Building China’s 21st-century Megacity: Shanghai’s Experiment with Water and Nature

A new community on the Yangtze River has, so far, been more successful at attracting ducks than people. But city officials have their sights set high for Lingang Port City, which they say could be home to nearly a million people by 2050. Cleaner water will be a big help.

Shanghai's Pudong New Area accounts for nearly 30 percent of the city's GDP and was made possible, in part, because of the investment city officials made in cleaning up the Huangpu River.

Photo © Keith Schneider/Circle of Blue
Shanghai’s Pudong New Area accounts for nearly 30 percent of the city’s GDP and was made possible, in part, because of the investment city officials made in cleaning up the Huangpu River.

By Keith Schneider
Circle of Blue

LINGANG PORT CITY: Shanghai, China — Dishui Lake, constructed where the Yangtze River meets the East China Sea, is a perfectly circular manmade lake that was meant to put people in close proximity to fresh water.

The Nanhui Dongtan Wildlife Sanctuary, which lies on Dishui Lake’s eastern bank, is a 122.5-square-kilometer (47-square-mile) expanse of tall grasses and shallow, rain-fed ponds that also tests the lure of fresh water; in this case, to recruit great flocks of migratory birds.

From 2003 to 2005, both the lake and the sanctuary were constructed from silt and mud, carried downstream by the Yangtze and captured with long rock and concrete groins that engineers extended into the river’s mouth. Shanghai’s planning officials envisioned using the new ground to build a seaside district — Lingang Port City — that was intended to attract thousands of businesses and 400,000 residents by 2020; 800,000 residents by 2050.

The idea for this new borough was to reduce crowding, build contemporary commerce centers, and encourage lower population densities in Shanghai, a city of 23 million that is tallying 1 million additional residents every two years. If Shanghai were an American state, only California and Texas have more people.

““Better city, better life.”

— World Expo 2010 Theme

The enterprise hasn’t quite worked out the way planners in Shanghai’s city government envisioned, however. For the time being, the wildlife sanctuary has been much more successful in attracting winged residents than neighboring Lingang Port City and its lake has been in recruiting businesses and human residents — yet.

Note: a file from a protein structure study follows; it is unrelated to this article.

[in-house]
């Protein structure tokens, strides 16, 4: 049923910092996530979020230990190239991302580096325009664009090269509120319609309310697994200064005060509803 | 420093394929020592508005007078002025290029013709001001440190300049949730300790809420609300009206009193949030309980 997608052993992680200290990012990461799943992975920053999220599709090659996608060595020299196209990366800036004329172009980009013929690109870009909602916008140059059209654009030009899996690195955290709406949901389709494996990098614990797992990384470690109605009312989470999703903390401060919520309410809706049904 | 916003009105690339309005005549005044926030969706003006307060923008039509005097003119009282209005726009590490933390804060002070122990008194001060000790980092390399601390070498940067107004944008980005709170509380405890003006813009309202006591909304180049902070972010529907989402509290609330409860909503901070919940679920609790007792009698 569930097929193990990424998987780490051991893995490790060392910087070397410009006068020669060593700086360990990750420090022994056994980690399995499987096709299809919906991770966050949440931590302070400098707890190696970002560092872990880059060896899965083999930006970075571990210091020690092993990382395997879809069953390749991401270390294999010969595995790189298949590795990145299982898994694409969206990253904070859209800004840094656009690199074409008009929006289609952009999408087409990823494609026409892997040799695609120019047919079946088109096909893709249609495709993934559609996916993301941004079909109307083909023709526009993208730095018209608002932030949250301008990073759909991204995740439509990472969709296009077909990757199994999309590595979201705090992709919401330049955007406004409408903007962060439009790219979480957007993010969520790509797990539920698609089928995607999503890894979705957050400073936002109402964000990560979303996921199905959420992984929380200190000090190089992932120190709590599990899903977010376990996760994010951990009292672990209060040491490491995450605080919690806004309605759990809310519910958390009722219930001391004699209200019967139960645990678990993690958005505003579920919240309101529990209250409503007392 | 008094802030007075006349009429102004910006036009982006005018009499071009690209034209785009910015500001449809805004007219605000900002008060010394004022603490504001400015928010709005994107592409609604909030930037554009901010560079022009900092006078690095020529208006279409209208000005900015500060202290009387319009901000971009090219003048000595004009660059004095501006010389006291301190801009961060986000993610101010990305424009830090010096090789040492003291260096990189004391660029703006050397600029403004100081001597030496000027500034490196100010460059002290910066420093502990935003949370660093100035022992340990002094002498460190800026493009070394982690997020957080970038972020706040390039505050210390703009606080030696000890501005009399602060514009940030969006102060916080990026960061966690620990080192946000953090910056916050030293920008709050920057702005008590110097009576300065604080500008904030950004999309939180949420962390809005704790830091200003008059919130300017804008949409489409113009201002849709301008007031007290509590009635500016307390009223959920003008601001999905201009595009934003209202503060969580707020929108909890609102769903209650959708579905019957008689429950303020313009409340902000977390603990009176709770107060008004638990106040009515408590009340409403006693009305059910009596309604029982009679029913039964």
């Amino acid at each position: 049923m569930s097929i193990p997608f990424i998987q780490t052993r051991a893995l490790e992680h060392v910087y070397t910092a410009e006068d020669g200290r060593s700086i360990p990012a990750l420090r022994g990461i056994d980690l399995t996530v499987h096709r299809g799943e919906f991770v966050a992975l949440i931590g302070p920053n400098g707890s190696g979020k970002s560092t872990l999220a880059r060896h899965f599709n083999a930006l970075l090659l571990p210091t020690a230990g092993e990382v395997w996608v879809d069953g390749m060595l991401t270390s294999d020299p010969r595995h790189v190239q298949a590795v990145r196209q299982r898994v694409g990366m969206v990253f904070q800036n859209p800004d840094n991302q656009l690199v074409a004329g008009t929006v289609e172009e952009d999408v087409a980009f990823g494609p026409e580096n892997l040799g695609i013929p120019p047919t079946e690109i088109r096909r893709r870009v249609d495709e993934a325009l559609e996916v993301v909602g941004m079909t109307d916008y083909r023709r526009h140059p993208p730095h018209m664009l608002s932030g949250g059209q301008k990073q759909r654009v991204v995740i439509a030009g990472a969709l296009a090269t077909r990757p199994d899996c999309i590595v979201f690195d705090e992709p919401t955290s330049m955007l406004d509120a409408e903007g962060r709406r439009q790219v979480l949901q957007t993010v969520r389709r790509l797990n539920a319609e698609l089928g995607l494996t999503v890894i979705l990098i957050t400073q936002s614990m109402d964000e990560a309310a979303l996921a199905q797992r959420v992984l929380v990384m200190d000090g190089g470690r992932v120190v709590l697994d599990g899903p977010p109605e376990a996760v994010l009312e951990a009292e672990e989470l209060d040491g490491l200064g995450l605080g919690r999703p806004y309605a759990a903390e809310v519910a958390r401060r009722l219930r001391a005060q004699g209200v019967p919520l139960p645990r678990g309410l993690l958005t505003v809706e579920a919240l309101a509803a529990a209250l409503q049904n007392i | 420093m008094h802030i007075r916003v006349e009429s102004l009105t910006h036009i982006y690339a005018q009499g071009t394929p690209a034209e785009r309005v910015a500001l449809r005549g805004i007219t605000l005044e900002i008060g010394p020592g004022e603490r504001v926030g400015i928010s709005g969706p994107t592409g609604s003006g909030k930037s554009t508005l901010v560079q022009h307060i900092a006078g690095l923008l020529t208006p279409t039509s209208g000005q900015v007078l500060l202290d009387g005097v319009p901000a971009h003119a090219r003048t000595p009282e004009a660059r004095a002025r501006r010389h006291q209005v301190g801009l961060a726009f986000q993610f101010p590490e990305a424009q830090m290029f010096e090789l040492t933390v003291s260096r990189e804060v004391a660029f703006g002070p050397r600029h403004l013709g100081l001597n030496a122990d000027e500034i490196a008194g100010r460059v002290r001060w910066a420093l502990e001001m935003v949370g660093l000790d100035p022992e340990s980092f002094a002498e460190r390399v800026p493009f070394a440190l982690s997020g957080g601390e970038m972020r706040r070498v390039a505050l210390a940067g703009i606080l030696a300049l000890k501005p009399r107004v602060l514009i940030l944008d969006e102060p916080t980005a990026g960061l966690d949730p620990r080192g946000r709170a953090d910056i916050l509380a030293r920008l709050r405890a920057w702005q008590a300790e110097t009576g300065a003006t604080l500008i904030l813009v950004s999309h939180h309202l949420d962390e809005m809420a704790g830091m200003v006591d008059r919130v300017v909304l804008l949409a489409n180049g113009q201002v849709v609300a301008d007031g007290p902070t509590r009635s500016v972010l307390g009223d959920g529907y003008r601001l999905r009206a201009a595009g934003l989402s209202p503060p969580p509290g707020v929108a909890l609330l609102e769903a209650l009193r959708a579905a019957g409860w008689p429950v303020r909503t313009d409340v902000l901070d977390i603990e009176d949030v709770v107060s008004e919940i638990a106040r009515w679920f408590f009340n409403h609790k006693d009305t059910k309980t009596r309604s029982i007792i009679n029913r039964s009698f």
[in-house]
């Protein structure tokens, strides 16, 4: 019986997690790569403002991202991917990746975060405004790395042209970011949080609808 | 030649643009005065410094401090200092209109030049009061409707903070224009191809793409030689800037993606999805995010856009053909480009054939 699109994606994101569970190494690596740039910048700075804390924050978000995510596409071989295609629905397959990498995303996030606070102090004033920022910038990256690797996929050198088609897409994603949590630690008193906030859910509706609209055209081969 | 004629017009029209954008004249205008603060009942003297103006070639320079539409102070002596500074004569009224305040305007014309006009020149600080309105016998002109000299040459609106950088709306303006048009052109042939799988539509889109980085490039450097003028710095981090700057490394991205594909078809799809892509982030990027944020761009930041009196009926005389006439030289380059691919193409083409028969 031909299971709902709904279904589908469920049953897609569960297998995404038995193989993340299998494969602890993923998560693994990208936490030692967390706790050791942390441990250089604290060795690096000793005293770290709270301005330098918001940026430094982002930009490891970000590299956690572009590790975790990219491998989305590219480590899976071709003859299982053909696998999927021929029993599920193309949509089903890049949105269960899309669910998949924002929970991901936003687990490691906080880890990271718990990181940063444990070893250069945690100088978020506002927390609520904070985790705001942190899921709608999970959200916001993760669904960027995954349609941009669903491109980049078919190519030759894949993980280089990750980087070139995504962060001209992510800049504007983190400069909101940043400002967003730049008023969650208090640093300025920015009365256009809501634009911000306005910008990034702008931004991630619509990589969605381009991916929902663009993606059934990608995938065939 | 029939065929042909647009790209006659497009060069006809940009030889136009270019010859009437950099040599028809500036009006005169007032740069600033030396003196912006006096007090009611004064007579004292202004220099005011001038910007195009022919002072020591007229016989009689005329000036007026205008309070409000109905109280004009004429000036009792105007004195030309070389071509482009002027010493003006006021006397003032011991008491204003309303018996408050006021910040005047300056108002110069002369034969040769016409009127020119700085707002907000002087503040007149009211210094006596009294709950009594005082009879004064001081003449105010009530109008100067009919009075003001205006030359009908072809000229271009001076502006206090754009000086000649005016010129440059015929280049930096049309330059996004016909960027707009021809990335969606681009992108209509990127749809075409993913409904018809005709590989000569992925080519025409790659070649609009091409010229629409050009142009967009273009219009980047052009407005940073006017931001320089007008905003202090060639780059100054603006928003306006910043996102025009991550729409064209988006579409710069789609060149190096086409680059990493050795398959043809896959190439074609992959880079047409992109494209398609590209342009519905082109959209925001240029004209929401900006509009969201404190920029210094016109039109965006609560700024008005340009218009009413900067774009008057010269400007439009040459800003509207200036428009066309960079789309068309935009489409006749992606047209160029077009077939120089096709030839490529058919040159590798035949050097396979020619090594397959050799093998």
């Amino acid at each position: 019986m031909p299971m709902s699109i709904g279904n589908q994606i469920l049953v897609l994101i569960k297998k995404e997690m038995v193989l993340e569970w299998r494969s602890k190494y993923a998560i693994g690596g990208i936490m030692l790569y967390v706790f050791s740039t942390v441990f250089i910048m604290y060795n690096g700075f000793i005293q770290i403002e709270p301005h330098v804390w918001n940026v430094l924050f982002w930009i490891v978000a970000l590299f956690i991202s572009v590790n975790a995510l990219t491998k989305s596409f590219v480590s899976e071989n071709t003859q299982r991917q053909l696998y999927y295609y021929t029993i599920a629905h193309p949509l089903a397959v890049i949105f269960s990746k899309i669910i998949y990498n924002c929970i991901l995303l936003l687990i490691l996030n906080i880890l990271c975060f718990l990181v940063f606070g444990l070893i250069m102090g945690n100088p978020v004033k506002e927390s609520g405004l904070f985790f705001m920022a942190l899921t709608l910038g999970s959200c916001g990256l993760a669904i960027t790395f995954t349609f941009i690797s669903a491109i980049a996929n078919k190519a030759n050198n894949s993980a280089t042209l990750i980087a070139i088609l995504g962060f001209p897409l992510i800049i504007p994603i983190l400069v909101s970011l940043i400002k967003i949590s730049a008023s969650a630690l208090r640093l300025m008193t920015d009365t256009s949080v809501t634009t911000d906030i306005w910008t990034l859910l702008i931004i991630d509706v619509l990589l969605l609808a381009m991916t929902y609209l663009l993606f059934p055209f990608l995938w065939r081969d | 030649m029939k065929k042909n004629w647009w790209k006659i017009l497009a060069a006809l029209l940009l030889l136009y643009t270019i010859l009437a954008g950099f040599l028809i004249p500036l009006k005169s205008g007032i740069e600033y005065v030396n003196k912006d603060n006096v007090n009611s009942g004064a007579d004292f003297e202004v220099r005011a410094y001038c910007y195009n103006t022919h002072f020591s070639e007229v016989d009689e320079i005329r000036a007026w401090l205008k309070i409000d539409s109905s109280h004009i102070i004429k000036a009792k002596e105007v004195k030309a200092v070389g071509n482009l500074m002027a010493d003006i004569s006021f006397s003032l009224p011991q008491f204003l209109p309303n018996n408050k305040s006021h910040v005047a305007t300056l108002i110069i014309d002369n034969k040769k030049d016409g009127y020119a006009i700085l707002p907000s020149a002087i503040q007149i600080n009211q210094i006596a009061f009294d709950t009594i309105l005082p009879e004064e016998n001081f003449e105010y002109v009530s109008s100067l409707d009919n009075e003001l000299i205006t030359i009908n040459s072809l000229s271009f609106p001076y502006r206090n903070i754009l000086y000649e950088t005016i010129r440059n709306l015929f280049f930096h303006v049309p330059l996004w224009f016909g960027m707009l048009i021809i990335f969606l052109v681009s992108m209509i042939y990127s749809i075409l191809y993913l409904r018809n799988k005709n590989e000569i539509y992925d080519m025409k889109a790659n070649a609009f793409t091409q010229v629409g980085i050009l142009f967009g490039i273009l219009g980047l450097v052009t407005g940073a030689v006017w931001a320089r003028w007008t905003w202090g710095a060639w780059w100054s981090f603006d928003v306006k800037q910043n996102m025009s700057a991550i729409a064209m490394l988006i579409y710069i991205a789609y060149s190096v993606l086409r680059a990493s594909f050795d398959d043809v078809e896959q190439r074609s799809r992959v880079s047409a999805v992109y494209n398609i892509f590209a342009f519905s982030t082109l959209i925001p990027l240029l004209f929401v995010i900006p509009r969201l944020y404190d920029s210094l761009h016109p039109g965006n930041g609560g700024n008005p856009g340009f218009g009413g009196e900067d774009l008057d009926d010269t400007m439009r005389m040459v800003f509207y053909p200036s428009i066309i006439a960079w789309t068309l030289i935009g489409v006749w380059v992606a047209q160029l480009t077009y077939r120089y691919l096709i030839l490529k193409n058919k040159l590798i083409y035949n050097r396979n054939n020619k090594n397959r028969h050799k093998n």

Shanghai city managers know how to build a 21st-century city, and they are doing so with a clear focus on environmental values and energy efficiency, in addition to improving the quality of the water supply and expanding the size and number of parks and open spaces.

Better City, Better Life
Last year, Shanghai hosted a World Expo with the green-oriented theme: “Better city, better life.” Among the innovations promoted was Shanghai’s ongoing program to establish new and planned residential and business districts outside the core central city.

Lingang Port City was one such example, featuring big runs of green space, lots of clean water on display in canals and ponds, and countless new energy-efficient homes and offices. All of these new districts will be tied to the central city and to each other via Shanghai’s clean, fast, and steadily expanding subway system, which now consists of 11 lines, 267 stations, and 410 kilometers (255 miles) of track.

In 2002, Shanghai opened a Maglev train line from the downtown area to Pudong Airport. The train, which operates on powerful magnets that lift the cars onto a thin cushion of air, travels 431 kilometers an hour (267 miles per hour) and makes the trip in less than 7 minutes — 40 minutes less than in a taxi.

Yong Yi, a WWF staff scientist, and an important player in establishing the wildlife sanctuary in Lingang Port City.

Photo © Keith Schneider/Circle of Blue
Yong Yi, a WWF staff scientist and an important player in establishing the wildlife sanctuary in Lingang Port City.

The Urban Land Institute, based in Washington, D.C. and one of the premier U.S. urban planning and development research organizations, reviewed Shanghai’s master plan in 2006 and declared: “No other city in history has attempted to tackle its urban issues with such a comprehensive program of public improvements and new-town development at its periphery.”

New Orleans As An Example
The idea that healthy estuaries have natural and economic value is well recognized in Europe and, more recently, in the United States, following the damage that Hurricane Katrina inflicted on New Orleans in 2005. The flooding caused by Katrina’s vicious winds was made worse, state and federal officials now acknowledge, because the expanse of storm-absorbing, protective coastal wetlands south of the city had steadily been diminished by canals, channels, and cuts, as well as other damage from industrialization.
Earlier this year, Yong Yi, a 33-year-old environmental scientist, accompanied a delegation of high-level Shanghai civic leaders to New Orleans, where they were briefed by Americans on the mistakes made along the Louisiana coast, as well as on efforts to regenerate the wetlands.